NUTRITION CARE

10 Foods and Drinks to Help Manage Blood Sugar

Diabetes: 10 Foods and Drinks to Help Manage Blood Sugar

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Diabetes friendly food options are as close as your kitchen. 

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NOV. 09, 2018    5 MIN. READ
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When you have prediabetes or diabetes, a healthy diabetes meal plan is key to managing your blood sugar. Sometimes it can be tricky to know which foods and drinks are good choices, but these 10 picks can help keep your numbers in check.

1. Beans (Of Any Kind!)

Whether they're lentils, kidney, pinto, black or garbanzo, beans are a low-glycemic index food. That means their carbohydrates are gradually released so they're less likely to cause blood sugar spikes. They're so beneficial that one study found that eating a daily cup of beans for three months as part of a low-glycemic index diet lowered HbA1c by half a percentage point.

Try it! Swap in beans for half the meat in tacos or your favorite chili recipe.

2. Apples

You might think that there's no room in a diabetic meal plan for fruit, but apples are also low glycemic. Aiming for foods like apples that are low or medium on the glycemic index is one way to manage blood sugar levels. And eating an apple a day has its benefits – they are high in fiber, vitamin C as well as fat-free! Not to mention a portable and easy snack option.

Try it! Toss an apple in your lunch bag or grab one between meals. Bake them and add cinnamon for warm treat.

3. Almonds

These crunchy nuts are rich in magnesium, a mineral that may help your body use its own insulin more effectively. Try working more almonds into your diet — one ounce (about 23 whole nuts) supplies nearly 20 percent of your daily dose of this blood sugar-balancing mineral. Plus, nuts like almonds are high in monounsaturated fatty acids, protein, and fiber, which makes them a great way to help manage blood glucose levels.

Try it! For healthy snacking on-the-go, pack one-ounce portions of almonds into single-serve containers.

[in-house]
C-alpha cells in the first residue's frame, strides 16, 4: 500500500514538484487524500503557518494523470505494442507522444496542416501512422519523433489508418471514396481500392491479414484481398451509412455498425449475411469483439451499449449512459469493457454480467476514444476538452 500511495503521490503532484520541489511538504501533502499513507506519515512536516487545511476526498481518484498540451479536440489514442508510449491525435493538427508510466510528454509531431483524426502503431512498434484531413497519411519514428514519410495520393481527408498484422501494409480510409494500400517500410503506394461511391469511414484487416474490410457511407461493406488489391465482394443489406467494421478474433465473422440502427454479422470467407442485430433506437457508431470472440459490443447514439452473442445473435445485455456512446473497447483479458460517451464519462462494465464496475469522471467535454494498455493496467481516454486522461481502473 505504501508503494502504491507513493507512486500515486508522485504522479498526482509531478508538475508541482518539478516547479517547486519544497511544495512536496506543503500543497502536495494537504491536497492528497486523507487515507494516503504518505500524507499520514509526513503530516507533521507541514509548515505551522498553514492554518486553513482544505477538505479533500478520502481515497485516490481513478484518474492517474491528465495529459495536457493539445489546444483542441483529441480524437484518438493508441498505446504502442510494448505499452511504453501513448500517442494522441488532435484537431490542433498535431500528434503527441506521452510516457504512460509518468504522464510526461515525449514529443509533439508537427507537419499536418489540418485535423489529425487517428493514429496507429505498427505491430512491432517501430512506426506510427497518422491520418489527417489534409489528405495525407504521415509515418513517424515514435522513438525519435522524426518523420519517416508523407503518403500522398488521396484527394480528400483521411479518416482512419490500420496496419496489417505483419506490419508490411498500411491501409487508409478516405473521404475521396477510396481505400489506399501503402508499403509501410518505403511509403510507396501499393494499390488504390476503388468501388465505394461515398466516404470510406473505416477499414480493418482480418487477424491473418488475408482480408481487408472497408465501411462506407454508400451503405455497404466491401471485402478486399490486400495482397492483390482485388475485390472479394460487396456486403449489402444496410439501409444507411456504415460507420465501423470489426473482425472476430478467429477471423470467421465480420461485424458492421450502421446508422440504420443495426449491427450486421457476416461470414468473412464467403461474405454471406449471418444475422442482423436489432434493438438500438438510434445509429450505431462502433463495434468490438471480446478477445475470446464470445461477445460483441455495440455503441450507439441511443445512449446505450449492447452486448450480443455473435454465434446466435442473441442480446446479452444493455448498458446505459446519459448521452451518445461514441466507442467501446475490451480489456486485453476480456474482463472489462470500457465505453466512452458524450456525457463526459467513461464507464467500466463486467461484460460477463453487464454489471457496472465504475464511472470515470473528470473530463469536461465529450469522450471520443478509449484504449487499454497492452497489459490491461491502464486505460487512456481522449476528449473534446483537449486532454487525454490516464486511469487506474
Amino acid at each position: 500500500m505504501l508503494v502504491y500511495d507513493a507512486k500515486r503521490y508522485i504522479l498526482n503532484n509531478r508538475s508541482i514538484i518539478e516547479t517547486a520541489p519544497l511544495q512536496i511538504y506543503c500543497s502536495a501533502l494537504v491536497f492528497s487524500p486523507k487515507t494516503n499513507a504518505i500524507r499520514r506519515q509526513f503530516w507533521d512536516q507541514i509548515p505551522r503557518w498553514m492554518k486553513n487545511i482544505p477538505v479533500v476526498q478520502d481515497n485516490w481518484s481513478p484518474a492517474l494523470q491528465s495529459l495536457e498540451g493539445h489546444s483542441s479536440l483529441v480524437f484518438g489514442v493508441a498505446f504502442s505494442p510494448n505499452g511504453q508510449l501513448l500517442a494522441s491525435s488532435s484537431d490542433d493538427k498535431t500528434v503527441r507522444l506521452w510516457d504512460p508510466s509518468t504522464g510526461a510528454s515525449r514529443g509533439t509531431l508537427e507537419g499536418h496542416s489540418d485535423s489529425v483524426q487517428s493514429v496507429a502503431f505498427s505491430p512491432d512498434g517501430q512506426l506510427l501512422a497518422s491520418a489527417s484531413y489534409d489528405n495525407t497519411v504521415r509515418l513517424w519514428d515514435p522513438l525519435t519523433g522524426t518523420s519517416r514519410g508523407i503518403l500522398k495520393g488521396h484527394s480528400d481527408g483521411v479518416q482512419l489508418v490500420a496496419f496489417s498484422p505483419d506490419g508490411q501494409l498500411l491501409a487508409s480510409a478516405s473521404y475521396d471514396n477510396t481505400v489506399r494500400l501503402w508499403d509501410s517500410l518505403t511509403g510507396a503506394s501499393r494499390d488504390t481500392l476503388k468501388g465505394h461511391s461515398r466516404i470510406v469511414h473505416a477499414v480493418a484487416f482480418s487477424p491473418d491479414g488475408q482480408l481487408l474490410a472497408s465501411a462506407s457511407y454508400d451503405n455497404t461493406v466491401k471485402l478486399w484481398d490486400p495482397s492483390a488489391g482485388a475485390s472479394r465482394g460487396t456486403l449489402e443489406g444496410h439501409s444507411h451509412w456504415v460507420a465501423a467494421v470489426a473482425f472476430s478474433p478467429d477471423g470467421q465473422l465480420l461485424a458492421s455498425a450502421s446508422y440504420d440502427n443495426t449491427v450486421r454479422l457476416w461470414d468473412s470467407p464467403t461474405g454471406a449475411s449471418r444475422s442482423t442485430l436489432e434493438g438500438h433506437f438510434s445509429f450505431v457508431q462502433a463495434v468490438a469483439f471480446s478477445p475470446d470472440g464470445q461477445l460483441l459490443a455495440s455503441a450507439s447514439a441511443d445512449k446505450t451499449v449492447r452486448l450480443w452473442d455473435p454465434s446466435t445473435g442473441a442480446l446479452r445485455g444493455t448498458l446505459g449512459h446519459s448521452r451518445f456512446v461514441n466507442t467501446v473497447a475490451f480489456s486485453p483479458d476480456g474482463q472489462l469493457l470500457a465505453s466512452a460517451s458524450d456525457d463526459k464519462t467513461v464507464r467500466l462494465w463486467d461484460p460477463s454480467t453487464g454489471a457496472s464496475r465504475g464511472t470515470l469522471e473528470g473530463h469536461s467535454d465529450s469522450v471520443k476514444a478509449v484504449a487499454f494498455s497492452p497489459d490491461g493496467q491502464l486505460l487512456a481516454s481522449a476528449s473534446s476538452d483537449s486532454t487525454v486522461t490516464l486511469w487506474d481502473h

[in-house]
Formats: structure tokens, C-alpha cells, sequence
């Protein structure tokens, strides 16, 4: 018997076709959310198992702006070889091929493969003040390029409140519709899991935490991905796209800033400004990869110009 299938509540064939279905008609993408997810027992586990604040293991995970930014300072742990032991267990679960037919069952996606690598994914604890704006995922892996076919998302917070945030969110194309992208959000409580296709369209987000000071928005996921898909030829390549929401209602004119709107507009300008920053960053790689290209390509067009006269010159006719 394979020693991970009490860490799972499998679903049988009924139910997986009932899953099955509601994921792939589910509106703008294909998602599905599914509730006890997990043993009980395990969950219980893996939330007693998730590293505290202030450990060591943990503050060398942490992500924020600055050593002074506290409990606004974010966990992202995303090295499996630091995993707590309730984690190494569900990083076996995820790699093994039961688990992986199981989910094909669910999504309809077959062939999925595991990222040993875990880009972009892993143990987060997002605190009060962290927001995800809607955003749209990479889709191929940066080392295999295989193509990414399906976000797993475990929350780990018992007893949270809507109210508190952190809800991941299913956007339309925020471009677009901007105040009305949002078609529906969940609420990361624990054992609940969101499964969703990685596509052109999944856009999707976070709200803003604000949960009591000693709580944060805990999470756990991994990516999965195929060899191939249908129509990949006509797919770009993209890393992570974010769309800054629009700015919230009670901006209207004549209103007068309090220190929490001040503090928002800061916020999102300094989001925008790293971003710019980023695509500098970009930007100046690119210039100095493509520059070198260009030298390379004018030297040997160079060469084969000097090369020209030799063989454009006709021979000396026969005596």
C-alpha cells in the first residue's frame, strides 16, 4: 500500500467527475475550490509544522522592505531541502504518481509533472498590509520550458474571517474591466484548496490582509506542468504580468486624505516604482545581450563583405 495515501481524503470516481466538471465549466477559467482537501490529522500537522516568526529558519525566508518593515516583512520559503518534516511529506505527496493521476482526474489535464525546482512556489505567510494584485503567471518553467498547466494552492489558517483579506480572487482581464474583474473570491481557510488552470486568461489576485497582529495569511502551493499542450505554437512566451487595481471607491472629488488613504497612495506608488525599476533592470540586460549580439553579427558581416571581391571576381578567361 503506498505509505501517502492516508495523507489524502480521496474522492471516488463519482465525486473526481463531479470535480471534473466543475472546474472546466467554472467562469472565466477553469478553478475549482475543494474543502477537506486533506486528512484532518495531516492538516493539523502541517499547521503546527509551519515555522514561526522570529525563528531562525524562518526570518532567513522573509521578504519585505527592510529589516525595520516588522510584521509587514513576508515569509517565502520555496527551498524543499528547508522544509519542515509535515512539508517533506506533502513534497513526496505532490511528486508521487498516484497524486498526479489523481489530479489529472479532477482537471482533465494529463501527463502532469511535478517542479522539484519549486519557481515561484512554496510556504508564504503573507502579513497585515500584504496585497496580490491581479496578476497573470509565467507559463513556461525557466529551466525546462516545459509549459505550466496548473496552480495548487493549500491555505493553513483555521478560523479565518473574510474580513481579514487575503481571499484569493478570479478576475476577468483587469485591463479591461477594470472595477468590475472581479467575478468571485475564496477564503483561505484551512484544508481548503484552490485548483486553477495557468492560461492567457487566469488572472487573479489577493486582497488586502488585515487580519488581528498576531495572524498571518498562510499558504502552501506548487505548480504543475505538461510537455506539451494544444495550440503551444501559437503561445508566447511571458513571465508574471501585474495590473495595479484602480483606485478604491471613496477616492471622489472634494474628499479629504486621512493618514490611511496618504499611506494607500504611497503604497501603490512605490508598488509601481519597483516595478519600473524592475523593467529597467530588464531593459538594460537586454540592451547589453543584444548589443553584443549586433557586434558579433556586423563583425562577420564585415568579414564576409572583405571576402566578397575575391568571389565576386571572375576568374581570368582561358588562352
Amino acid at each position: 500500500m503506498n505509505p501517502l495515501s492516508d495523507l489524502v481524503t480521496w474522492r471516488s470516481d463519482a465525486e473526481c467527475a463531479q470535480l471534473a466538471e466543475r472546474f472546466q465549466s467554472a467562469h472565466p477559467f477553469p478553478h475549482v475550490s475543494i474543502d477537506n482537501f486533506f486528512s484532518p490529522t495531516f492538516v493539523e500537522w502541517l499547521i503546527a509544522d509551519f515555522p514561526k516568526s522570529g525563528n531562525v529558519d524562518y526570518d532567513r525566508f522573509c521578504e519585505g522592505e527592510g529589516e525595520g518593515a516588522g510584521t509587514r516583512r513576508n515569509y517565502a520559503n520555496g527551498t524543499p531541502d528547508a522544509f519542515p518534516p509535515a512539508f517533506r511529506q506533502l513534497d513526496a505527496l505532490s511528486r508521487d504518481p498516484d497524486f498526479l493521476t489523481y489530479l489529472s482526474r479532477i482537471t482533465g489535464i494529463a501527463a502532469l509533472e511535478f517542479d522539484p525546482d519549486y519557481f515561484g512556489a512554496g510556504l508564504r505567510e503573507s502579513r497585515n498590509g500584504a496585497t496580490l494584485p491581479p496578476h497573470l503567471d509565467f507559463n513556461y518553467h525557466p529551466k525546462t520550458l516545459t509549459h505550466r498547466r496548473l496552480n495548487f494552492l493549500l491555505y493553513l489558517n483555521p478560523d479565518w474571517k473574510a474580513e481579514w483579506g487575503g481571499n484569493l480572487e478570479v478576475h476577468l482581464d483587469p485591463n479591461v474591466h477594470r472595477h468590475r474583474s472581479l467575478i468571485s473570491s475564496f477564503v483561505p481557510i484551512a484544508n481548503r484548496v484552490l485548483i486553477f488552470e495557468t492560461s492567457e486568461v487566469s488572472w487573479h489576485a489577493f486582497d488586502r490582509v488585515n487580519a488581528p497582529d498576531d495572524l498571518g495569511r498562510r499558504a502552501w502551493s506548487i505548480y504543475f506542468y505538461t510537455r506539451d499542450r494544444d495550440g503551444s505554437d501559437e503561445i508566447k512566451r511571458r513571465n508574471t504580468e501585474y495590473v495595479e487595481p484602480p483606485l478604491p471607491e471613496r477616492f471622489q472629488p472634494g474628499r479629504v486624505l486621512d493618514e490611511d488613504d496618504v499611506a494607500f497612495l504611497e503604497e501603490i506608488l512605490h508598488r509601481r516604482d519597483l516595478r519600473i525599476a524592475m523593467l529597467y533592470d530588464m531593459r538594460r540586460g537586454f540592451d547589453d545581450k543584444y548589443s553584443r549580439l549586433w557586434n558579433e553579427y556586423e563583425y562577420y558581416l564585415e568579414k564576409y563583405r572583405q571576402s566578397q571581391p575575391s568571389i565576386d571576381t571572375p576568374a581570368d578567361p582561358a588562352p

4. Spinach

This leafy green has just 21 calories per cooked cup and is filled with blood sugar-friendly magnesium and fiber. Plus, you can enjoy spinach raw, sautéed with olive oil, cooked or even blended making it a versatile choice too!

Try it! Toss a heaping handful of baby spinach into your next smoothie or use it in place of lettuce in a salad.

5. Chia Seeds

You might have heard that losing or managing weight is one of the best things you can do to improve your blood sugar. Chia seeds can help with that. In one study, people with diabetes who added about an ounce of chia seeds per 1,000 calories day to a calorie-controlled diet for six months shed four pounds and trimmed an inch-and-a-half from their waistlines. Aside from being packed with fiber, these gems also contain protein and provide 18 percent of your recommended daily intake of calcium.

Try it! Combine a quarter-cup of chia seeds with one cup of one-percent or nonfat milk and one-half cup of diced fruit. Refrigerate overnight and enjoy for breakfast the next morning.

6. Glucerna® Shakes and Bars

When you're having a hectic day it can be difficult to eat right. Glucerna shakes and bars can make things easier. Made by Abbott, they have blends of carbohydrates that are slowly digested and absorbed to help minimize blood sugar spikes. With fewer than 200 calories per shake and less than 160 calories per bar, they're a smart, portion-controlled choice.

Try it! Stash a few Glucerna bars or shakes in your car or desk drawer so you'll always have a healthy snack on hand — no matter how busy your day is.

7. Blueberries

Another fruit option: the evidence of the health benefits of eating blueberries is pretty compelling. Blueberries contain compounds that have been shown to help reduce the risk of heart disease and help improve how your body uses insulin. One study showed that eating the equivalent of about two cups of blueberries daily improved insulin sensitivity in overweight people with insulin resistance. They're also a great source of fiber and other nutrients such as vitamin C and antioxidants, and blueberries are a fantastic way to get your fill.